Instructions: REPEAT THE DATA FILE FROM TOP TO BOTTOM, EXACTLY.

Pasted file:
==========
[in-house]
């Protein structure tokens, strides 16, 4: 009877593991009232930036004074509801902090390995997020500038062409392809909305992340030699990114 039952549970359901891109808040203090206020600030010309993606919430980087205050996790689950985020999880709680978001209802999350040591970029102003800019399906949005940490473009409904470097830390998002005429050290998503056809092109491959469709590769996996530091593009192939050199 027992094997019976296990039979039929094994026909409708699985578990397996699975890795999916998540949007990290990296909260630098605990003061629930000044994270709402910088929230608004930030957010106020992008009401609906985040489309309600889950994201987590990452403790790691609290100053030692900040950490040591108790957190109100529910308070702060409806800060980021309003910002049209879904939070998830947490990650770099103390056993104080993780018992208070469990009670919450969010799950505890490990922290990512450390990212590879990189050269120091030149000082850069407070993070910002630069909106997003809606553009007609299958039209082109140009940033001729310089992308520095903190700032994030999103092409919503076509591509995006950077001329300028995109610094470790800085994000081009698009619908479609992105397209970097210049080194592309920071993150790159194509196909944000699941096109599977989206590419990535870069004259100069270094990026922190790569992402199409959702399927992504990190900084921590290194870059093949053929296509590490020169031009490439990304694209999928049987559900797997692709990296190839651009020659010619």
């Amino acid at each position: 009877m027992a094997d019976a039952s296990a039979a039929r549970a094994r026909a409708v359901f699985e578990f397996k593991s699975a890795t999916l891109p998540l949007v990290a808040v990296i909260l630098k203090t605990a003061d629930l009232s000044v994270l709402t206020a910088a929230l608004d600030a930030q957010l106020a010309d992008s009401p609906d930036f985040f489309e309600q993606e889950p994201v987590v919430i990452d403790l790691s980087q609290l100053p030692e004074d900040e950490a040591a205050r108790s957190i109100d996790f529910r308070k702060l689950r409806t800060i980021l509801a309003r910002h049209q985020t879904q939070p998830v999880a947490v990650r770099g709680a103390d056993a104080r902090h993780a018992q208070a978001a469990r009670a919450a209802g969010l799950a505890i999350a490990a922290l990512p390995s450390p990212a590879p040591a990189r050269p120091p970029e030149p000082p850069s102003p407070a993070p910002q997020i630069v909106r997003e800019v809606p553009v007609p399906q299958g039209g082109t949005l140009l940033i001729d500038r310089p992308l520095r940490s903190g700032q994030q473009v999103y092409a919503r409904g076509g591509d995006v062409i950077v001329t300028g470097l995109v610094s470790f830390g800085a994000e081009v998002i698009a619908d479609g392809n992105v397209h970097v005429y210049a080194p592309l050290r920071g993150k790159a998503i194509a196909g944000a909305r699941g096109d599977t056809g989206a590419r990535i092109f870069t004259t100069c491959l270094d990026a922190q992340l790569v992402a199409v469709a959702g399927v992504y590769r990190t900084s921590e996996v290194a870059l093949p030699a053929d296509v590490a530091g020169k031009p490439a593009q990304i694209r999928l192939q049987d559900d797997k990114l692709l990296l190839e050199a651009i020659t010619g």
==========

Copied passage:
[in-house]
């Protein structure tokens, strides 16, 4: 009877593991009232930036004074509801902090390995997020500038062409392809909305992340030699990114 039952549970359901891109808040203090206020600030010309993606919430980087205050996790689950985020999880709680978001209802999350040591970029102003800019399906949005940490473009409904470097830390998002005429050290998503056809092109491959469709590769996996530091593009192939050199 027992094997019976296990039979039929094994026909409708699985578990397996699975890795999916998540949007990290990296909260630098605990003061629930000044994270709402910088929230608004930030957010106020992008009401609906985040489309309600889950994201987590990452403790790691609290100053030692900040950490040591108790957190109100529910308070702060409806800060980021309003910002049209879904939070998830947490990650770099103390056993104080993780018992208070469990009670919450969010799950505890490990922290990512450390990212590879990189050269120091030149000082850069407070993070910002630069909106997003809606553009007609299958039209082109140009940033001729310089992308520095903190700032994030999103092409919503076509591509995006950077001329300028995109610094470790800085994000081009698009619908479609992105397209970097210049080194592309920071993150790159194509196909944000699941096109599977989206590419990535870069004259100069270094990026922190790569992402199409959702399927992504990190900084921590290194870059093949053929296509590490020169031009490439990304694209999928049987559900797997692709990296190839651009020659010619």
């Amino acid at each position: 009877m027992a094997d019976a039952s296990a039979a039929r549970a094994r026909a409708v359901f699985e578990f397996k593991s699975a890795t999916l891109p998540l949007v990290a808040v990296i909260l630098k203090t605990a003061d629930l009232s000044v994270l709402t206020a910088a929230l608004d600030a930030q957010l106020a010309d992008s009401p609906d930036f985040f489309e309600q993606e889950p994201v987590v919430i990452d403790l790691s980087q609290l100053p030692e004074d900040e950490a040591a205050r108790s957190i109100d996790f529910r308070k702060l689950r409806t800060i980021l509801a309003r910002h049209q985020t879904q939070p998830v999880a947490v990650r770099g709680a103390d056993a104080r902090h993780a018992q208070a978001a469990r009670a919450a209802g969010l799950a505890i999350a490990a922290l990512p390995s450390p990212a590879p040591a990189r050269p120091p970029e030149p000082p850069s102003p407070a993070p910002q997020i630069v909106r997003e800019v809606p553009v007609p399906q299958g039209g082109t949005l140009l940033i001729d500038r310089p992308l520095r940490s903190g700032q994030q473009v999103y092409a919503r409904g076509g591509d995006v062409i950077v001329t300028g470097l995109v610094s470790f830390g800085a994000e081009v998002i698009a619908d479609g392809n992105v397209h970097v005429y210049a080194p592309l050290r920071g993150k790159a998503i194509a196909g944000a909305r699941g096109d599977t056809g989206a590419r990535i092109f870069t004259t100069c491959l270094d990026a922190q992340l790569v992402a199409v469709a959702g399927v992504y590769r990190t900084s921590e996996v290194a870059l093949p030699a053929d296509v590490a530091g020169k031009p490439a593009q990304i694209r999928l192939q049987d559900d797997k990114l692709l990296l190839e050199a651009i020659t010619g």